NHL.com continues its preview of the 2015-16 season, which will include in-depth looks at all 30 teams.
RALEIGH, N.C. -- The Carolina Hurricanes have missed the Stanley Cup Playoffs for six straight seasons. While no one in the organization is making any lofty pronouncements about 2015-16, the vibe surrounding the team is changing.
The Hurricanes are hoping to take another step in a youth movement while looking for bounce-back seasons from a handful of veterans. Carolina's non-shootout total of 183 goals was 27th in the NHL, and the offense must improve in order for the Hurricanes to make any noise in the Eastern Conference standings.
Management made a few roster adjustments in the offseason, but key personnel decisions loom as Carolina tries to forge a winning identity in 2015-16.
The Hurricanes' struggles last season began with their 0-6-2 start, but there were two long-term issues: They ranked 29th in the NHL in shooting percentage at 7.2 percent, and veteran forwards Eric Staal, Jordan Staal and Jeff Skinner saw a drop-off in their production. After combining for 155 points in 2013-14, they contributed 109 last season.
"Some guys want to bounce back if they're not happy with the season they had," second-year coach Bill Peters said. "We're going to tweak a few things we did from last year with an emphasis on being a more dangerous team offensively."
The Hurricanes acquired Kris Versteeg and Joakim Nordstrom from the Chicago Blackhawks in a Sept. 11 trade; they are the only two newcomers among the forwards. Versteeg, who had 14 goals and 34 points last season, replaces Alexander Semin, who was bought out of the three years remaining on his contract.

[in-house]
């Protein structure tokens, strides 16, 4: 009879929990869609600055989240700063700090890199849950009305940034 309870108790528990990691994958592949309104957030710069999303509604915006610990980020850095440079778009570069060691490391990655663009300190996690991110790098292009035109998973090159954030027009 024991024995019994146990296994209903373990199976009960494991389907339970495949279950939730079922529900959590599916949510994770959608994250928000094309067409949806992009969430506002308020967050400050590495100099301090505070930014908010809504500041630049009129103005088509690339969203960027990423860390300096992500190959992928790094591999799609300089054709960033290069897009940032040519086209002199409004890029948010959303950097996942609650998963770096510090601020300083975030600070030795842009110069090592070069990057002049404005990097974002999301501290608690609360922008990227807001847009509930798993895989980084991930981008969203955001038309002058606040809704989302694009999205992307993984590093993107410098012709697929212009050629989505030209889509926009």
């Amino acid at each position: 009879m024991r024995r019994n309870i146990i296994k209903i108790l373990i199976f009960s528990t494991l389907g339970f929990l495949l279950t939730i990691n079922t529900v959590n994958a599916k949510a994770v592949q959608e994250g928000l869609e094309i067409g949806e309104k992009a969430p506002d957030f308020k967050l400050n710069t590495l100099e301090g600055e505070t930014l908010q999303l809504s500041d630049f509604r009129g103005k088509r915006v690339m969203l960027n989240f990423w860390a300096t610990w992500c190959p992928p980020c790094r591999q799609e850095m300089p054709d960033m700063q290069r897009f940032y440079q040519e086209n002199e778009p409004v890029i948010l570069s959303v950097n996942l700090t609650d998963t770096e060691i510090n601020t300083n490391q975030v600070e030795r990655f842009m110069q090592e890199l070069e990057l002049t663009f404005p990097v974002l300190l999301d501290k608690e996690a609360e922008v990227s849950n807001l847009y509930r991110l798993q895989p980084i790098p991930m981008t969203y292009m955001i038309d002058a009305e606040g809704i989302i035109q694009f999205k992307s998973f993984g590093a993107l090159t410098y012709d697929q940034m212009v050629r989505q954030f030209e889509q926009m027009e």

Versteeg is expected to play a key role in Carolina's offense at even strength and on the power play.
"He'll get more opportunity here, playing higher up in the rotation than he did in Chicago," general manager Ron Francis said. "We've always felt he's a high-end skill guy. In the right spot with the right players, he can be very productive for us."
Peters said he likes the chemistry of 2013 first-round pick (No. 5) Elias Lindholm and second-year center Victor Rask. Eric Staal will get the first look on the left wing with the two Swedes, hoping to form a balanced top line. Jordan Staal likely will center Skinner and Versteeg.
But if the Hurricanes are to improve on their 30-win total from last season, some unproven players will need to contribute more offensively. Andrej Nestrasil showed flashes of power, playmaking and scoring touch, and had 18 points in 41 games after being claimed on waivers from the Detroit Red Wings. He is in line for an increased role this season.
Chris Terry, a 26-year-old American Hockey League veteran, signed a one-way contract and drew praise from Peters after he had 11 goals and 20 points in 57 games with Carolina last season. The versatile Nordstrom also could land a spot as a depth forward.
Riley Nash, who had eight goals in 68 games, and Nathan Gerbe, who scored 10 goals in 78 games, might face challenges for their spots in the lineup.
The Hurricanes tilt heavily toward puck-moving defensemen, anchored by 23-year-old Justin Faulk, who took a leap forward in his fourth NHL season. He led Carolina in average ice time per game at 24:25 and finished second in scoring with 49 points. Faulk's minus-19 rating indicates there is room for improvement in his defensive game, but he draws raves from the organization for his dedication to reaching his potential.
Ron Hainsey, a steady defender entering his 13th NHL season, likely will be paired with Faulk.
James Wisniewski, acquired from the Anaheim Ducks on June 27, is two seasons removed from having 51 points with the Columbus Blue Jackets. His mobility and offensive skills add to an area of strength.